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Here you will find presentations given at COMSOL Conferences around the globe. The presentations explore the innovative research and products designed by your peers using COMSOL Multiphysics. Research topics span a wide array of industries and application areas, including the electrical, mechanical, fluid, and chemical disciplines. Use the Quick Search to find presentations pertaining to your application area.

Comparison between COMSOL and RFSP-IST for a 2-D Benchmark Problem

G. Gomes
Atomic Energy of Canada Limited, Mississauga, Ontario, Canada

RFSP-IST (Reactor Fueling Simulation Program) is a computer code used for the full-core neutronics design and analysis of CANDU® reactors. RFSP-IST calculates the static flux and power distributions in the core by solving the neutron diffusion equation in two energy groups. For validation purposes, results from RFSP-IST are often compared with those from other codes. This paper documents the ...

Investigation of Stability of Current Transfer to Thermionic Cathodes

M. Benilov, and M. Faria
Departamento de Física, Universidade da Madeira, Funchal, Portugal

Current transfer from high-pressure arc plasmas to thermionic cathodes may occur in a diffuse mode, when the current is distributed over the front surface of the cathode, or in a spot mode, when most of the current is localized in one or more small areas. Spectra of perturbations of 3D steady-state current transfer to thermionic cathodes of a high-pressure argon arc have been computed in the ...

Simulation of a Diesel Oxidation Catalyst Used in a NOx Storage and Reduction system for Heavy Duty Trucks

C. Odenbrand, and E. Senar Serra
Department of Chemical Engineering, Lund University, Lund, Sweden

This work concerns the performance of an oxidation catalyst used in a NOx storage and reduction system. The oxidation of NO is the main objective of this study, where the presence of CO and propene has also been taken into account. Experimental data has been determined on a monolithic oxidation catalyst mounted after a heavy duty diesel engine in a rig. The conversion of hydrocarbons is predicted ...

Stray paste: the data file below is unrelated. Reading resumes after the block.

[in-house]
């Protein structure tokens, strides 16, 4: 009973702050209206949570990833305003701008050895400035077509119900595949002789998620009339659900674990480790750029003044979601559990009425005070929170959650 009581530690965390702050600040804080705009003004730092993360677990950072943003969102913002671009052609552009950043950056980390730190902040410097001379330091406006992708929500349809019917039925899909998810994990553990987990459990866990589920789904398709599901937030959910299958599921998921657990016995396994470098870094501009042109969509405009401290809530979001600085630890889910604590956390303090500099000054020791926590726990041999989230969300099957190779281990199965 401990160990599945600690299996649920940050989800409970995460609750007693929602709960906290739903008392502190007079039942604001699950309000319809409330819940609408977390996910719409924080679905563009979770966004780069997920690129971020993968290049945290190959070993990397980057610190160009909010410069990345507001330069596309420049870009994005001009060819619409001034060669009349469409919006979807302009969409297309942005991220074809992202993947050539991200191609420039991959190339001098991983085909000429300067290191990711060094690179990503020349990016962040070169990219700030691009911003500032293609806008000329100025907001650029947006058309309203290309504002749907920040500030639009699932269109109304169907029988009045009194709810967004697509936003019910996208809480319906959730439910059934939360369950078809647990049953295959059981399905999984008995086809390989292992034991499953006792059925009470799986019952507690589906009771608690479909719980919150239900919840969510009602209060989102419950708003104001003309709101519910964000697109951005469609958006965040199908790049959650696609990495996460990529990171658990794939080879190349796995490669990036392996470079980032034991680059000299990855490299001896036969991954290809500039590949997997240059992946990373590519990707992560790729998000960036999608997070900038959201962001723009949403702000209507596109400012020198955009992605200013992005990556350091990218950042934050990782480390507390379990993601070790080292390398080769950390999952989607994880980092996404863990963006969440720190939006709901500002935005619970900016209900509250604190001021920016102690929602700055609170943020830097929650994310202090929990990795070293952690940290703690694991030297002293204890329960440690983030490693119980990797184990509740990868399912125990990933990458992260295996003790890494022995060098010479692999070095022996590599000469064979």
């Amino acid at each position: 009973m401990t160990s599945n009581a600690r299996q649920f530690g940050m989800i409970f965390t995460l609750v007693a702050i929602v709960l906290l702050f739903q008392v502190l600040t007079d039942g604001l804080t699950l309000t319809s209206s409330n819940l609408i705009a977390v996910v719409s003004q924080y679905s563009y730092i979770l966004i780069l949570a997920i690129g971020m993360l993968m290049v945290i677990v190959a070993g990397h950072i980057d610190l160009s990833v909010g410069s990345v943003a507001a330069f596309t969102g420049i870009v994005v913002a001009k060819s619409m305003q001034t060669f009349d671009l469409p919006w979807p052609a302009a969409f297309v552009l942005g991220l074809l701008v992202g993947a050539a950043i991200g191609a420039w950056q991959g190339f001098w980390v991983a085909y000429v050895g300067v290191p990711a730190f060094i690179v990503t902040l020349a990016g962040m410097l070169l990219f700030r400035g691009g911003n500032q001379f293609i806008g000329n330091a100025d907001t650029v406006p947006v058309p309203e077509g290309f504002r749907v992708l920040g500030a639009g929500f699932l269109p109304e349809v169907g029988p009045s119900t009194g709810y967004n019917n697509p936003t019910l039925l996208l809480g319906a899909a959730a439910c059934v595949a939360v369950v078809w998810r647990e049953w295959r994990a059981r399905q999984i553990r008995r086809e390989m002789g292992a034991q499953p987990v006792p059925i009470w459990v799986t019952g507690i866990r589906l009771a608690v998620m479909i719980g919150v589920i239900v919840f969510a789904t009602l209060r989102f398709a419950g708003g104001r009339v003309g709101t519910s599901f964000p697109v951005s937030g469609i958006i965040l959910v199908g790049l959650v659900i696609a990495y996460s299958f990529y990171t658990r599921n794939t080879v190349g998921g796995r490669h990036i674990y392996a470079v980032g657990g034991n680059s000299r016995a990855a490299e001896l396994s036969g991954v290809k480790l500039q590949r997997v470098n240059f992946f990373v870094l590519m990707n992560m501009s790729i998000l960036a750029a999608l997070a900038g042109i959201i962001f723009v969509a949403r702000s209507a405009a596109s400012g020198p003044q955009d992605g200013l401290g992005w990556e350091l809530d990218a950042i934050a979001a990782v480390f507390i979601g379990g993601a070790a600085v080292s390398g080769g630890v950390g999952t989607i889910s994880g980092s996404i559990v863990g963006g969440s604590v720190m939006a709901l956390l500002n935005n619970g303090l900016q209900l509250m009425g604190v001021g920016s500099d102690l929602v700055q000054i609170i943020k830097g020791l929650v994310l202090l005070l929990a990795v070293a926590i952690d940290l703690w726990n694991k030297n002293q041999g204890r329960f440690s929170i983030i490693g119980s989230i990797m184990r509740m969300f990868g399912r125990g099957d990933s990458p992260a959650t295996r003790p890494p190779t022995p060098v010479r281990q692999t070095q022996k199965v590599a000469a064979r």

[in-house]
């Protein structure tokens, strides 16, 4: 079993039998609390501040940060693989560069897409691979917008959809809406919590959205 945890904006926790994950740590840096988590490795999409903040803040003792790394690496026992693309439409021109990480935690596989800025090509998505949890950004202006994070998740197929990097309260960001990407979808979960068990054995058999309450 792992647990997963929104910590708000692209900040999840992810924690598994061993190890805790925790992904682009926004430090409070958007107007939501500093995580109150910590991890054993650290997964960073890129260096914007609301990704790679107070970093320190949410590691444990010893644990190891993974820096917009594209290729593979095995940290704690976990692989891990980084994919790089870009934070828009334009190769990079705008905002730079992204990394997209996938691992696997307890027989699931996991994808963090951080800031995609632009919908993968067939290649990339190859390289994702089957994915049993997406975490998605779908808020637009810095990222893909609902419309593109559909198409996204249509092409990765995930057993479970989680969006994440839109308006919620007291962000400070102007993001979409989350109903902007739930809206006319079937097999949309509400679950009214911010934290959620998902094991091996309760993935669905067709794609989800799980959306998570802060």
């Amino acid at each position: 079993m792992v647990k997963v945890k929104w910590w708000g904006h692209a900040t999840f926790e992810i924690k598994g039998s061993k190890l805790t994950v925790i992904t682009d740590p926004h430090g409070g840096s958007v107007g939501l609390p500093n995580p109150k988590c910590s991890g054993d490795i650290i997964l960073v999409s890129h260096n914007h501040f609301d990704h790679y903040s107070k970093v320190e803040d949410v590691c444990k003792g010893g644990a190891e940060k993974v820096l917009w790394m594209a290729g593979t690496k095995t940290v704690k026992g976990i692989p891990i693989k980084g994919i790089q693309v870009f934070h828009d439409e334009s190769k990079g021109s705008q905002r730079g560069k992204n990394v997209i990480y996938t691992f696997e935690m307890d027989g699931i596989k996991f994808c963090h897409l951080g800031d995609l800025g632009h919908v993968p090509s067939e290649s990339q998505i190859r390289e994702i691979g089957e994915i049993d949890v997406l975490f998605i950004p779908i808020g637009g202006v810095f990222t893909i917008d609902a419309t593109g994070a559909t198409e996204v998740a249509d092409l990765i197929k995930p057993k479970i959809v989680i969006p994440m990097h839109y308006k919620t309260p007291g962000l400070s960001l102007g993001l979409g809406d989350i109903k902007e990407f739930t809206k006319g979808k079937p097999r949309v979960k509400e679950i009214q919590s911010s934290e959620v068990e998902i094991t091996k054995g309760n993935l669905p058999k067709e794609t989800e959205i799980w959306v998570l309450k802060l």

Extraction of Phenolic Compound from Grape Fruit. A Comparison Between a 3D FEM Model and Experimental Results

E. Madieta, I. Zouid, R. Siret, and F. Jourjon
Laboratoire GRAPPE, ESA, Angers, France

Fresh fruits and vegetables are gaining importance in the human diet because they contain many beneficial compounds. Among these compounds, phenols are of vital importance due to their antioxidant properties. It is well evident from previous researches that the skin of red grapes is considered a good source of phenols. The aim of this work is to simulate the extraction procedure of phenols in ...

Hybrid Multiscale Modeling of Corrosion Nanoinhibitors Transport

C. Trenado[1], D. Strauss[1,2], and M. Wittmar[2]
[1]Computational Diagnostics & Biocybernetics Unit, Saarland University Hospital, Homburg, Germany
[2]Leibniz-Institute for New Materials, Saarbrücken, Germany

Progress in coating technology has allowed for the development of free-chromate corrosion inhibitors, which are able to smartly migrate when required. In order to support the coating design, we propose a hybrid mathematical model to study the inhibitor's release by taking into account the thermodynamics and kinetics involved in the corrosion process. The proposed model is ...